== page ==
Once I noticed Kayla racing through her chores and saying, "I want
to get back to my seeds." "What are you doing with them?"
I asked. "Oh, just organizing them some more." Nothing seemed
to please her better than working out the details of her new career.
Not only did the girls want organized seeds but an orderly garden spot
in which to sow them.
time when I saw both girls poring over some paper work, I asked, "What
are you doing?" Kayla answered, "Making a map so we know where
to put things in our garden."
My husband was needed to till the soil, but this posed a problem, because
my darling, who is never sure what bright ideas his wife and daughters
will come up with next, had questions about this gardening project.
Hoping to inspire him, I enthused, "I remember in school when I
had one bean seed in one pot and I was so excited, but look how much
more our girls are learning!" He seemed to think, however, that
one bean plant might have been a more realistic idea. "Do they
know how to do it?" he questioned.
Nevertheless, a few weeks later I heard the tiller start up and head
down the hill to the garden plot. My good-natured, farm-raised husband
asked, "How big?" and I answered, "As big as you can,"
knowing that there were enough seeds sown indoors to keep a few families
This was their project as was revealed in a letter to a cousin, where
Kayla wrote, "We are having a garden and Clarissa and I have to
do all the work but it should be fun." The day finally arrived
when Kayla was on her hands and knees transplanting from pot to garden
her onions, tomatoes, peppers, cabbage, broccoli and cauliflower. Not
too long after, the categorized seeds were finally ready to be sown.
I gave my daughters a bit of guidance, then they were on their own for
the rest of the afternoon, finishing up their garden. Afterwards, an
odd assortment of sticks on which various seed packs haphazardly rested
was the only indication the girls had been there.
Kayla's agricultural-entrepreneurial interest showed up in a list I
found lying around, Ways to Earn Money this Summer, with point number
two listing: "Sell Plants." At their garage sale my little
career women were successful for they sold most of their self-grown
seedlings. Another business venture was also itemized on a similar list
that I had discovered, sounding even more idealistic: "Sell vechdables."
Time will tell how energetic and prosperous they will be by harvest
This interest in seeds and soil is a good thing, as it has taught my
children what it means to earn a living by sweat and toil. They water
and watch and wait, and they might someday eat fresh carrots and cucumbers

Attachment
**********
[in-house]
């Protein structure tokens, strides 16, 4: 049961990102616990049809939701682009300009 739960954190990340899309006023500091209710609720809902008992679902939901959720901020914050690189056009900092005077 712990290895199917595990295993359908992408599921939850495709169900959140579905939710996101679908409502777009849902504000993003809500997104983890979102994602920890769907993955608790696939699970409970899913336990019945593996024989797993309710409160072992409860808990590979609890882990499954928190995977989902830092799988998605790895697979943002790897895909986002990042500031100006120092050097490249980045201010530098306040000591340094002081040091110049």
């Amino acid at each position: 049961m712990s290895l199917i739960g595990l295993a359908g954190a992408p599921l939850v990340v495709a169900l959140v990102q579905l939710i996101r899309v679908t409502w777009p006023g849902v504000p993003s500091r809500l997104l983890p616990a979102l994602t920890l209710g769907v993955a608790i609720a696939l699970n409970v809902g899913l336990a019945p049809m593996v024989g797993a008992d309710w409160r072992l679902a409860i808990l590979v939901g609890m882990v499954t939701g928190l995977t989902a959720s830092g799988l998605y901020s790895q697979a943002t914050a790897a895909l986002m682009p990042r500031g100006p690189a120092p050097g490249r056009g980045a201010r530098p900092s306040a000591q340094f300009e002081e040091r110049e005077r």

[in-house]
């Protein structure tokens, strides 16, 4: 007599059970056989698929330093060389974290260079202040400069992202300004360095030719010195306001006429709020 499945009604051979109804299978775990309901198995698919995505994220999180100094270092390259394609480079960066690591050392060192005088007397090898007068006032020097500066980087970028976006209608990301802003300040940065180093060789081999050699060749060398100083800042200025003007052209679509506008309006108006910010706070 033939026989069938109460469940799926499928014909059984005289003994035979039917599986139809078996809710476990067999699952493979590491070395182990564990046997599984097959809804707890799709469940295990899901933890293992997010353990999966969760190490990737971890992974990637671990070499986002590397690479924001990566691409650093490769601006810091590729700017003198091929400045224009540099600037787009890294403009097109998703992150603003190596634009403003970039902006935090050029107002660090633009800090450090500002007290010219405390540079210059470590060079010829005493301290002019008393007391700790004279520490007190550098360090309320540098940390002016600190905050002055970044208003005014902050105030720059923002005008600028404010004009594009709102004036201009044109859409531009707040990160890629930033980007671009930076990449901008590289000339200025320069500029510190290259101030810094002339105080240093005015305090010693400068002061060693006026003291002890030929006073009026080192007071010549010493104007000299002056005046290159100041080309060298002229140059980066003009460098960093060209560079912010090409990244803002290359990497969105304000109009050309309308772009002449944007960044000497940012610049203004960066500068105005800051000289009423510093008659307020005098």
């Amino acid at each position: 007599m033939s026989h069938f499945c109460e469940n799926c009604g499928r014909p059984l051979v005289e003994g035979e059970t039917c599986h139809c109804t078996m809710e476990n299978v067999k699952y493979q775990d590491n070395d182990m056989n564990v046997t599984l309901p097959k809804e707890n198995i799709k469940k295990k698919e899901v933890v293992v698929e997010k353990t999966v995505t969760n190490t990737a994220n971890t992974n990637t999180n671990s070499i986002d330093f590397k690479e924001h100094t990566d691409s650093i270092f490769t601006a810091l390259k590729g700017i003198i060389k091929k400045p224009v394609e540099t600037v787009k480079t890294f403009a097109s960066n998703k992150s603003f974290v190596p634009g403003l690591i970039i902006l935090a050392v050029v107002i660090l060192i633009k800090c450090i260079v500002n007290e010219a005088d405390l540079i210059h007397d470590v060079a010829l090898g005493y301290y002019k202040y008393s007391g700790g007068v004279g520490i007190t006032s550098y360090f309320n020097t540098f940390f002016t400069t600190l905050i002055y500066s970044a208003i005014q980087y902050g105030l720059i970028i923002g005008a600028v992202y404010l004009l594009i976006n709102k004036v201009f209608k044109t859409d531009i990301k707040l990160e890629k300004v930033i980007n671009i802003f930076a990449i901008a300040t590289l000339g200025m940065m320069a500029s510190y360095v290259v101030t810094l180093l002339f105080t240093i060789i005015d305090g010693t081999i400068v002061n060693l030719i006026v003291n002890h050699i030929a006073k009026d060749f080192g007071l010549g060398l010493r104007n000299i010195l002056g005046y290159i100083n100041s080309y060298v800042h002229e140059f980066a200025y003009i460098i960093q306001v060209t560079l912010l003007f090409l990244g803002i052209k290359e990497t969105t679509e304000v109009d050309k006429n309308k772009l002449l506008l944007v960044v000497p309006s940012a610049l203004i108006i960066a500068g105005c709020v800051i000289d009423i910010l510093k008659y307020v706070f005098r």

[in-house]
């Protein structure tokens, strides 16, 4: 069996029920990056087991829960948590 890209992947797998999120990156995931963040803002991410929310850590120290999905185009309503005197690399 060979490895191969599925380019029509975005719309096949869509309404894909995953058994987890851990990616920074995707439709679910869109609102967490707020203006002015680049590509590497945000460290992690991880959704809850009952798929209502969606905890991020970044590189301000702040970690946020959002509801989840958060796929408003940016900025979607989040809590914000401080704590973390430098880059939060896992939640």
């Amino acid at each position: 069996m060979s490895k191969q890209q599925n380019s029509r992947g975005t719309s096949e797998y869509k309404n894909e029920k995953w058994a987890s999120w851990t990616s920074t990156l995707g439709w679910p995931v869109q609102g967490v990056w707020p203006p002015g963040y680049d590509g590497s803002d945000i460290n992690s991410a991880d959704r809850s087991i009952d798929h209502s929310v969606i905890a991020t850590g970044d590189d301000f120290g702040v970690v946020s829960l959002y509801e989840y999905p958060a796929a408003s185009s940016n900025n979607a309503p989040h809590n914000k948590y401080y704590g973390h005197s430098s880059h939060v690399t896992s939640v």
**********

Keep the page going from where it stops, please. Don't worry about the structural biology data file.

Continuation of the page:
and corn. I hope my girls will feel kin to their grandparents and great-grandparents
who worked the soil for survival. Gardening has been a life lesson for
my children. They have learned about ups and downs and taking disappointments
in stride. There has been brokenhearted crying: "Mommy, the twins
tramped in the garden and wrecked everything!!" and "All of
our plants are ruined!!" after half of the "transferred to
the garden seedlings" had succumbed to frost. But this is all part
of them understanding that life is a struggle and in order to continue
pursuing their interests, they need to take heart and go on.
Most of all, hopefully they will realize that when they are doing what
they enjoy, the journey is as fun as the arrival. They might even discover
that when their hobby is also their occupation, in life they will be
one step ahead.
uses a medley of garden vegetables. As a child I would be met by the
aroma of my mother's Russian Mennonite soup as I would walk in the door
THE SMELL was a combination of vegetables (potatoes, tomatoes, carrots,
and cabbage) and spices (bay leaf and pepper kernels). My sisters and
I would grab a bowl and dip some steaming soup from the kettle on the
Nothing ever tasted better.
Now, my two oldest girls have helped to make this soup, and they especially
like to eat it.
I am pleased that they seem glad to continue the tradition.
in kettle and bring to a boil:
2 lb. beef with soup bone
enough water to cover meat
Let simmer until almost tender, adding water, if necessary, to keep
One hour before serving, add:
1 medium head cabbage, chopped
6 medium potatoes, diced
2 carrots, diced
2 medium onions, chopped
2 cups fresh or canned tomatoes
6 whole pepper kernels
1 bay leaf
Remove from heat, and serve.
Sharon Schnupp Kuepfer - http://skuepfer.com/
Author, Homeschooling Moments and Child-Friendly Recipes -- A Collection
of the Unique Adventures of a Mennonite Family
***The PERFECT summer read for a harried mom and bored child!***
Ordering info (ask me about special discounts):
Sharon Kuepfer, General Delivery, Longbow Lake, ON, Canada P0X 1H0 1-807-937-5715
firstname.lastname@example.org OR from